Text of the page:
HAMPTON, Ga. (AP) -- It was like the good old days for Joe Gibbs Racing on Sunday at Atlanta Motor Speedway when newcomer Kyle Busch put the No. 18 in the Winner’s Circle.
But there was a new twist—the first NASCAR Sprint Cup victory for Toyota. And Busch and teammate Tony Stewart also gave the Japanese automaker its first 1-2 finish.
It was the first win in 40 Cup starts for Toyota and it confirmed that the company’s signing of the powerhouse Gibbs team over the winter will make its Camrys, which struggled in their 2007 debut, competitive with the other top teams.
“First for Kyle, first for (sponsor) Mars and then, of course, first for Toyota. … I think we were all apprehensive,” said team owner Gibbs, who returned to racing full-time after retiring late last year as coach of the Washington Redskins. “We started the year, there was a huge amount of change, everything we had to go through. So we really appreciate the way everybody worked and hunkered up.
“The No. 18 car, they’ve been through some, you know, real tough hard couple of years. I really appreciate those guys hanging tough, too.”
The win put the No. 18 back on top at Atlanta, where former Gibbs driver Bobby Labonte won six races in that car and was a perennial contender.
The significance was not lost on Busch.
“The 18! The 18! The 18 is back at Atlanta,” Busch screamed on the radio after crossing the finish line ahead of Stewart. “Congratulations, (crew chief Steve) Addington, it’s your first one.”
Former crew chief Jimmy Makar, the first person hired by Gibbs when he decided to go NASCAR racing, radioed the winner, “Kyle Busch, this is Jimmy. Thank you for bringing the 18 back.”
Busch took the lead for good with 50 laps to go when Carl Edwards, trying for a third straight victory, went out with a broken transmission.
The victory was the first in NASCAR by a foreign manufacturer since Al Keller drove a Jaguar to a road course win in Linden, N.J., in June 1954.
“Kyle has been very close since the beginning of the year,” said Jim Aust, president of Toyota Racing Development. “Starting with the Daytona 500 and what could have been. To have Kyle come in and take this one and Tony finish second, wow! The feeling can’t get any better than that. Finishing one-two for our first Cup win—I don’t know how you improve on that.”
It was the fifth Cup victory for Busch and the first since last March 25 at Bristol for the driver who will turn 23 on May 2. He became the youngest winner on Atlanta’s 1.54-mile oval since Jeff Gordon won in 1995 at 23 years, 6 months.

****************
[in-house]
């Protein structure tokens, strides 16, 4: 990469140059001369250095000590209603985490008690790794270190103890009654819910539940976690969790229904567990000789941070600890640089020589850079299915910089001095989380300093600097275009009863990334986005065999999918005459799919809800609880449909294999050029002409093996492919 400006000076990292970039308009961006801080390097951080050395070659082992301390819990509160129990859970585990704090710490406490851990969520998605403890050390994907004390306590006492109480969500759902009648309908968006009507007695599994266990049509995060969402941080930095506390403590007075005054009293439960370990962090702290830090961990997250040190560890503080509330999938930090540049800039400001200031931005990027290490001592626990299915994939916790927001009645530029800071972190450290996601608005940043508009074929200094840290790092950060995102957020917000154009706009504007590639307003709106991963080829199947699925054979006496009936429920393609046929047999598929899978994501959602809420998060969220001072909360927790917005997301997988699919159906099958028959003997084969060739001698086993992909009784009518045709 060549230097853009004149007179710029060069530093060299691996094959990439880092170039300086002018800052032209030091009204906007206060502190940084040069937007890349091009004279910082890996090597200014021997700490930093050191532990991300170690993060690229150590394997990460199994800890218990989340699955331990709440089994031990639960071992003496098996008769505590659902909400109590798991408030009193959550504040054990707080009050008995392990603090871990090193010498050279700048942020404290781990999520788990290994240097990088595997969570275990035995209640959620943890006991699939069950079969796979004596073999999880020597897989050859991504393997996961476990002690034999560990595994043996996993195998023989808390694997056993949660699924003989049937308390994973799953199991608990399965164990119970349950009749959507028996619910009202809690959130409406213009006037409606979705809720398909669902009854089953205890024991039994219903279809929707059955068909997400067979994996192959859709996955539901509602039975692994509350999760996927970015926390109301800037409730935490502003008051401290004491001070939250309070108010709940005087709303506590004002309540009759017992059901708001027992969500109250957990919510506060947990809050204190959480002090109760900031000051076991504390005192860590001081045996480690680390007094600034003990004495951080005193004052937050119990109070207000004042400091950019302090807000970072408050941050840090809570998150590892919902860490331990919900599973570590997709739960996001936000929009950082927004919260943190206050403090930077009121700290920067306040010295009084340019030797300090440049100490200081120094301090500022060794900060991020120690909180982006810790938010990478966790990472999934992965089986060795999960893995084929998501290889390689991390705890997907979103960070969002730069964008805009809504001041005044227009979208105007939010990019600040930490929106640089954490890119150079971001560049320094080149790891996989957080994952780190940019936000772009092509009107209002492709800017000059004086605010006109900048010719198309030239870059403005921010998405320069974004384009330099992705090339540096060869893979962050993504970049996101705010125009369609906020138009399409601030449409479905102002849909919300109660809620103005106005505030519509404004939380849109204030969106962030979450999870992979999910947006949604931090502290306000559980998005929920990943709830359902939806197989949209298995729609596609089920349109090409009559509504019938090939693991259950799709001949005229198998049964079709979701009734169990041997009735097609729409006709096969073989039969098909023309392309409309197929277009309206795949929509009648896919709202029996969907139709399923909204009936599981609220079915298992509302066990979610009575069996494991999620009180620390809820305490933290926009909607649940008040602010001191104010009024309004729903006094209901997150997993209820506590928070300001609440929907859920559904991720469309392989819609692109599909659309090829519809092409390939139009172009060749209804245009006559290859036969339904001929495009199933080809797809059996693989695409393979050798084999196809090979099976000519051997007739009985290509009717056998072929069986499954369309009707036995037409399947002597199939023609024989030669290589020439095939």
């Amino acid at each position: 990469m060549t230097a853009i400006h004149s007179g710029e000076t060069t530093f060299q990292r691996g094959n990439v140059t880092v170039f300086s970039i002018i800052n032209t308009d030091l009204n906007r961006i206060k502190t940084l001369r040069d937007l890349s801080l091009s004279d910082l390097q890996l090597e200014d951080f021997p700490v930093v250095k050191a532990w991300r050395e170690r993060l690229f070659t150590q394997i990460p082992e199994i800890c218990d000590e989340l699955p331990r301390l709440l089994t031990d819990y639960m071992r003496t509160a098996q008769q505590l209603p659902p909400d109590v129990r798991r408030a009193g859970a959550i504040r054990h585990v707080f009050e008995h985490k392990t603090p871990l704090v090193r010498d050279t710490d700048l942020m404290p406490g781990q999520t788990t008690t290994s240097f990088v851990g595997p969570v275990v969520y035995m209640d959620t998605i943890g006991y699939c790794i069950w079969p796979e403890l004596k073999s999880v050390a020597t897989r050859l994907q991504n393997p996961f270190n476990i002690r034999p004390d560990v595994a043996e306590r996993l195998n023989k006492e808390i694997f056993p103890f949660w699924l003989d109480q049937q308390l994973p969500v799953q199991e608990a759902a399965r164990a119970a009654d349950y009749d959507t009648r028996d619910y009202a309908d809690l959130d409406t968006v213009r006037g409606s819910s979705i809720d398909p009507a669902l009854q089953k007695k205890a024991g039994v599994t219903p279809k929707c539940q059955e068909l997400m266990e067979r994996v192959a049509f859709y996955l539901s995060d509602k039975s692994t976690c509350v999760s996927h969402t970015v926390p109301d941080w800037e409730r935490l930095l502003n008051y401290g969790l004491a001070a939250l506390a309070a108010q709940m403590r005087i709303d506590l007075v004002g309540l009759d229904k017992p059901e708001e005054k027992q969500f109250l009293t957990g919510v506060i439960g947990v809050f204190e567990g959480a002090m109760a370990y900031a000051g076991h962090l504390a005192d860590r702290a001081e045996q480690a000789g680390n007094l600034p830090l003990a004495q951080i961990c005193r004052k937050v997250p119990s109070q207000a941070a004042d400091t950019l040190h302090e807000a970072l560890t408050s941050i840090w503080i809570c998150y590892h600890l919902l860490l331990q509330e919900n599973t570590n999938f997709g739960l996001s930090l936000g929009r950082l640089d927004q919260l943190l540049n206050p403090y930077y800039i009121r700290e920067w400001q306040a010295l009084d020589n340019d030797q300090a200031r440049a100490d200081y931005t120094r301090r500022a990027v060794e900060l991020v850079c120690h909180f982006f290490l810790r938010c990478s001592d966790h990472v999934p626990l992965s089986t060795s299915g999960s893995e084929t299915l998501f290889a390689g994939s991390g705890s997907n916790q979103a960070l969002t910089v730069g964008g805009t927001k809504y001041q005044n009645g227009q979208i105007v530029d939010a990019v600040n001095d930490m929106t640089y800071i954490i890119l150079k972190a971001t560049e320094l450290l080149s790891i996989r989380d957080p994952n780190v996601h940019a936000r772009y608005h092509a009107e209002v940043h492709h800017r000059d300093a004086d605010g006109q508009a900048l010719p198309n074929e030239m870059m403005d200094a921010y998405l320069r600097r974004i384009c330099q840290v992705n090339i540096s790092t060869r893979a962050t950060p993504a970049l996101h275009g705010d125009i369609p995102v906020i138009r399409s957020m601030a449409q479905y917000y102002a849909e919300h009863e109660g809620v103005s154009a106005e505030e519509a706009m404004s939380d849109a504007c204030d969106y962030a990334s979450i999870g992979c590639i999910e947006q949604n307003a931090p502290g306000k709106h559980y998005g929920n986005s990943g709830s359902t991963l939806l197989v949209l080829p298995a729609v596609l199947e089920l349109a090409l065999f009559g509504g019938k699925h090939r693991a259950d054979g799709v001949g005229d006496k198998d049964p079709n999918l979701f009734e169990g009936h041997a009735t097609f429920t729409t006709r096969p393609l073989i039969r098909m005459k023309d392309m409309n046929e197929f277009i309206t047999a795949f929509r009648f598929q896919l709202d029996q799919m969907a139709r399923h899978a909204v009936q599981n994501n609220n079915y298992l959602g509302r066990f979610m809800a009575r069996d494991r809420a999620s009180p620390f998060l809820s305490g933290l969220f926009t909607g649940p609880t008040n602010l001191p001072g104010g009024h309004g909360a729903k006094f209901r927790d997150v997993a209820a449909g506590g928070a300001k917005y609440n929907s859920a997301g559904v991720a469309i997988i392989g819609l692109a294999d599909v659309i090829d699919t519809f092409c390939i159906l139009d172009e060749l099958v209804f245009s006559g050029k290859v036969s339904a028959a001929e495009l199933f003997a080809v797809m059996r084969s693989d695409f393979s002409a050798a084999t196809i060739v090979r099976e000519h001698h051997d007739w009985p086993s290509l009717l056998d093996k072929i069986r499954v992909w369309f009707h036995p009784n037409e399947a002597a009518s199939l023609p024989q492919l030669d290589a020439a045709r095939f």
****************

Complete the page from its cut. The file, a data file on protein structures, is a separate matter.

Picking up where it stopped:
“It means a lot of go out and win any race any time, but especially here in Atlanta,” Busch said. “This place has been such a struggle for me; I haven’t had a top 10 finish here. I remember the years watching Bobby Labonte race around this place kicking everybody’s butt. It sort of reminded me a little bit about it today, being able to race like that, run like that, bring that 18 car back up front and run here the way it used to and the way it should.”
Stewart and Dale Earnhardt Jr. both passed Greg Biffle in the final laps to take second and third, with pole winner Gordon fifth.
Stewart, who complained about the Goodyear tires after blowing a right front and hitting the wall hard the previous week in Las Vegas, was even more upset after Sunday’s race.
“Most pathetic racing tire in my career,” he said after climbing out of his Toyota.
Stewart added, “If I were Goodyear, I’d be really embarrassed about this weekend and what they brought us here. It didn’t keep us from winning the race, but how we got to second, I don’t know.”
The suspect tires, plus the Atlanta debut of NASCAR’s bigger, bulkier Car of Tomorrow, which is harder to drive than the old car, made it a tough day for everyone.
“It’s really hard to drive these things because you’re always on the edge out there,” Busch said. “It’s the worst I’ve ever felt in a race car, and I won the race.”
Busch, who started the season with a pair of fourths and an 11th-place run, was dominant for much of the 325-lap race, winding up leading a race-high 173 laps. But it looked as if his team might have made a mistake by leaving the No. 18 on track after a caution flag came out on lap 232.
Busch, Gordon and Clint Bowyer, who wound up sixth, all stayed out on lap 233 while the other lead-lap drivers pitted.
With four fresh tires, Edwards, still smarting from being knocked out of the points lead earlier this week when NASCAR hit his team with a big penalty for a missing oil tank lid at Las Vegas a week ago, shot out of fourth place on the restart on lap 236. He drove into the lead on lap 240 and started to pull away, building a lead of more than 7 seconds before the next caution flag flew on lap 262.
Edwards was still in control and appeared to be pulling away again after the next restart on lap 268, but smoke began to spew from the car. It became thicker as the laps went on and Edwards finally pitted on lap 275, his race over.
That left Busch, who took over the series points lead from Edwards, on top, and that’s where he stayed.
“There’s been a lot of stuff said, but I think this shows we have a fast car and they’re going to have to deal with us every week,” said Edwards, who was docked 100 points and also lost crew chief Bob Osborne to a six-week suspension for the Las Vegas infraction.
Two-time reigning Cup champion Jimmie Johnson had another so-so day, coming back from a lap down twice to finish 13th, the last driver on the lead lap.